The EU has ramped up efforts to widen its security cooperation over data-sharing deals with several countries from the Middle East and North Africa (MENA) region.
During the first EU-Arab League summit, which aims at stepping up cooperation on trade, security and migration, EU officials were in talks with their counterparts over data-sharing agreements between the EU's law enforcement agency, Europol, and local authorities, the Middle East Eye reported Sunday.
The high-profile meeting of heads of state and government in the Egyptian desert resort of Sharm el-Sheikh came as some Arab countries are facing security and economic crises. The wars in Yemen and Syria, the unrest in Libya and the Israeli-Palestinian conflict were the focus of the discussions at a closed session on addressing "regional challenges together."
In recent months, Daesh has suffered military setbacks in Iraq and neighboring Syria, virtually ending the group's territorial self-styled "caliphate." The militant group's military collapse has raised fears that fragments of the group will retaliate with attacks in Europe and the Middle East. "The fate of the European Union depends to a significant degree on the fate of the countries of the Arab League," German Chancellor Angel Merkel told journalists. "We saw this in the context of migration, of refugees, and therefore the task is to nurture multilateral cooperation, even if at times there are very different viewpoints."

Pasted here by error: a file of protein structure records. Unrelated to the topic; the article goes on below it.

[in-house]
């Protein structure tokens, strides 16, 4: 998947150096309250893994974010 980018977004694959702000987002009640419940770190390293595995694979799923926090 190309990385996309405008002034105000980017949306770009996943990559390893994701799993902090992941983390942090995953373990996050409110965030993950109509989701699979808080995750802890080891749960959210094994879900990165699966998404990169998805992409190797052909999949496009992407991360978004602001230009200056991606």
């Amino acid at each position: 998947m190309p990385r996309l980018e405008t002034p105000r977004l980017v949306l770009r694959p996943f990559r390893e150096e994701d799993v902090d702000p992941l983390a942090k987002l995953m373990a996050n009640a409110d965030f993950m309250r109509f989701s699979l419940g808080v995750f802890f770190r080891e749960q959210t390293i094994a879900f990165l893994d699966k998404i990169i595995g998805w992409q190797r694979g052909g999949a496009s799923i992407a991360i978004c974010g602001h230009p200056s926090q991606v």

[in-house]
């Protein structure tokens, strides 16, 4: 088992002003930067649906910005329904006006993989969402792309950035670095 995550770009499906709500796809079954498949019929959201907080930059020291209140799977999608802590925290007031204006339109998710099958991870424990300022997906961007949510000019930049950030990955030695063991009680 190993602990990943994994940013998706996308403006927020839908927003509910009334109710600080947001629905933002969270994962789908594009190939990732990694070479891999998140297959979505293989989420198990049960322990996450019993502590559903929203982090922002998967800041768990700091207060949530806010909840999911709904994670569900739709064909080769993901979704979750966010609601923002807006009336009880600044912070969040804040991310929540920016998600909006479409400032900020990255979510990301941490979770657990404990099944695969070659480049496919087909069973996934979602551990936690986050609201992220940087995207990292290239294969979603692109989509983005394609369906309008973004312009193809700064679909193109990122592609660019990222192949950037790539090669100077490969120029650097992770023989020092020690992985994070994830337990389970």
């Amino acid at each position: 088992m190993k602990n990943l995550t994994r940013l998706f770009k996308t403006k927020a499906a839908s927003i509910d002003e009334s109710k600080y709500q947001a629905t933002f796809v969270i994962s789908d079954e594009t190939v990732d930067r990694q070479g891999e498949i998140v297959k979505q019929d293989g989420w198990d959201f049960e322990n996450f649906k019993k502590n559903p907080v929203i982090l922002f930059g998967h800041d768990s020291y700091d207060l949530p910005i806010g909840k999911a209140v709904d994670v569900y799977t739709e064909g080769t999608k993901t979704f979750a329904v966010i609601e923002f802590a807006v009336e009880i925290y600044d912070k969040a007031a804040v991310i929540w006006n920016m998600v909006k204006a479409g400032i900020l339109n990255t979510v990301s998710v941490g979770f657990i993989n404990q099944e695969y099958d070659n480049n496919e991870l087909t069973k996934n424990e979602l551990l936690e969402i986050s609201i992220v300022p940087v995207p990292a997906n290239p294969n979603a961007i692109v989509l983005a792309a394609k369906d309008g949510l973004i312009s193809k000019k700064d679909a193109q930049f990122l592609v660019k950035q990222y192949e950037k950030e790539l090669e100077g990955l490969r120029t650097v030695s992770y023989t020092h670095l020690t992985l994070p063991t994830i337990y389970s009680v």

The EU's latest security cooperation with MENA countries is considered as part of efforts to bolster counterterrorism policing across the continent. However, EU rules prohibit sharing sensitive information with countries outside the bloc. In order to strengthen Europol's cooperation to prevent and combat terrorism and organized crime and to tackle challenges such as irregular migration and trafficking in human beings, the EU Commission was given the green light in July 2018 to start negotiations with eight countries on behalf of the EU.
Last year, the EU also agreed to require member countries to share more information about suspected militants and records of fingerprints and other biometric data as part of a security upgrade to thwart terrorist attacks.